Oh, great. Venezuela has thousands of Russian shoulder fired missiles

Just in case you thought things were too boring in Venezuela lately with all of the riots, murders and starving people protesting in the streets, a new report from Reuters promises to make things even more “interesting.” It turns out that the government of Nicolas Maduro is sitting on a cache of thousands of Russian-built, shoulder fired surface to air missiles. I can’t imagine how this could possibly end badly.

Venezuela possesses 5,000 Russian-made MANPADS surface-to-air weapons, according to a military document reviewed by Reuters, the largest known stockpile in Latin America and a source of concern for U.S. officials amid the country’s mounting turmoil.

Venezuela’s socialist government has long used the threat of an “imperialist” invasion by the United States to justify an arms buildup. Much of that arsenal was obtained from Russia by Venezuela’s late President Hugo Chavez, whose tenure lasted from 1999 until his death in 2013…

According to a Venezuelan military presentation seen by Reuters, the South American country has 5,000 SA-24 Man-Portable Air-Defense System (MANPADS) missiles, also known as the Igla-S.

The Igla-S is basically the Russian equivalent of the American Stinger produced by Raytheon. They all fall into the general class of MANPADS… one of the most awkward acronyms in the military weaponry arena, standing for Man Portable Air Defense Systems. (“Man portable” was the best you could come up with? I’m sure someone will be along shortly to label that sexist.)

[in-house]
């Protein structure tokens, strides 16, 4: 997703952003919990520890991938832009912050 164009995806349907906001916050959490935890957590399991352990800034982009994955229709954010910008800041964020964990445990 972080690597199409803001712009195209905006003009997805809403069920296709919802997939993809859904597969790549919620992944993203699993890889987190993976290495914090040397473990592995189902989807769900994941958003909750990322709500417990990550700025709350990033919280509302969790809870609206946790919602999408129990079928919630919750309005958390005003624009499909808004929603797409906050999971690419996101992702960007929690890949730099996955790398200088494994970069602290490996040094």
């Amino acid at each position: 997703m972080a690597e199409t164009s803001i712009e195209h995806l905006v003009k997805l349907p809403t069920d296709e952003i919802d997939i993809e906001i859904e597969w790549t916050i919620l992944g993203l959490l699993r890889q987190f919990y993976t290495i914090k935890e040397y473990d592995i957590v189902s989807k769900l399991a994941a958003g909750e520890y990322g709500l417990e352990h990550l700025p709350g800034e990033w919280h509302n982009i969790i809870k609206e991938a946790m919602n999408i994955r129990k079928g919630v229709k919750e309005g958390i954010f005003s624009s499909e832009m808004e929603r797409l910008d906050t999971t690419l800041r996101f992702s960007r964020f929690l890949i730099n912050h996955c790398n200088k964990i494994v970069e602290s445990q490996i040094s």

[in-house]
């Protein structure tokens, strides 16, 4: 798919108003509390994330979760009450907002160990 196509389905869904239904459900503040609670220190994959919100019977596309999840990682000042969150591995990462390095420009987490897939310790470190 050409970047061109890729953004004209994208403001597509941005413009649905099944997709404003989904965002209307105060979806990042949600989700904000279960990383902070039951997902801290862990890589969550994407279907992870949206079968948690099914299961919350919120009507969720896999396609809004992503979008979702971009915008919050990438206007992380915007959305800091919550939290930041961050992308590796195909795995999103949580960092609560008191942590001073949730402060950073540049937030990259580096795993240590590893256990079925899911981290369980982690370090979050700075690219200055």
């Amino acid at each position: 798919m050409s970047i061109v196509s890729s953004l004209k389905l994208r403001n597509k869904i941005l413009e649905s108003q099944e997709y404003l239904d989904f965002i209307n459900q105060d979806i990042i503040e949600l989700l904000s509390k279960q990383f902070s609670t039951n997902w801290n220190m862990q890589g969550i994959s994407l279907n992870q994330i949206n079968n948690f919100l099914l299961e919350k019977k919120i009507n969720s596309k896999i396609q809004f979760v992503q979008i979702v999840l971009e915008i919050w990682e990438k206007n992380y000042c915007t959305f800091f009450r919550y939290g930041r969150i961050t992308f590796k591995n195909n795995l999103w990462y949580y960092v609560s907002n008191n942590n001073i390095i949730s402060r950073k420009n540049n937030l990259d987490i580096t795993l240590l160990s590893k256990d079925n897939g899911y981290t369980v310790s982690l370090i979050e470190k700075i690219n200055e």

At first glance we might think that this isn’t all that big of a deal. After all, it’s unlikely that Maduro’s militias would waste the technology trying to fire a SAM at a crowd of protesters and the people rioting in the streets don’t have planes or helicopters. (They don’t even have food in most cases.) And even if the protesters got hold of some of them we haven’t seen many reports of aircraft being used against the protesters.

But that’s not the major concern here. The country is in turmoil, the government is extremely unstable and they are pretty much bankrupt. As we saw in Russia after the collapse of the Soviet Union, that’s a bad combination. It opens the door to corrupt individuals looking to cash in on the chaos potentially selling these weapons to terrorist groups. And in the hands of actual terrorist, Stinger style missiles are just about the gold standard in terms of desirable weapons, probably even more so than a nuke. They can be smuggled into nearly any area in a normal car, set up for deployment in seconds and allow a single individual near an air field to potentially take down a jet liner before disappearing into the night. Raytheon lists the per-unit cost of the Stinger at around $40K but I’d be willing to bet that certain terror groups would pay a whole lot more.

Of course, this isn’t a new development. They’ve been sitting on these since Chavez was in office without anything going too disastrously wrong. But now the conditions on the ground have changed and a great deal of uncertainty surrounds what’s going on in Caracas. I certainly hope we’ve got some eyeballs in place down there keeping tabs on what happens to these missiles or they may show up elsewhere in an alarming fashion.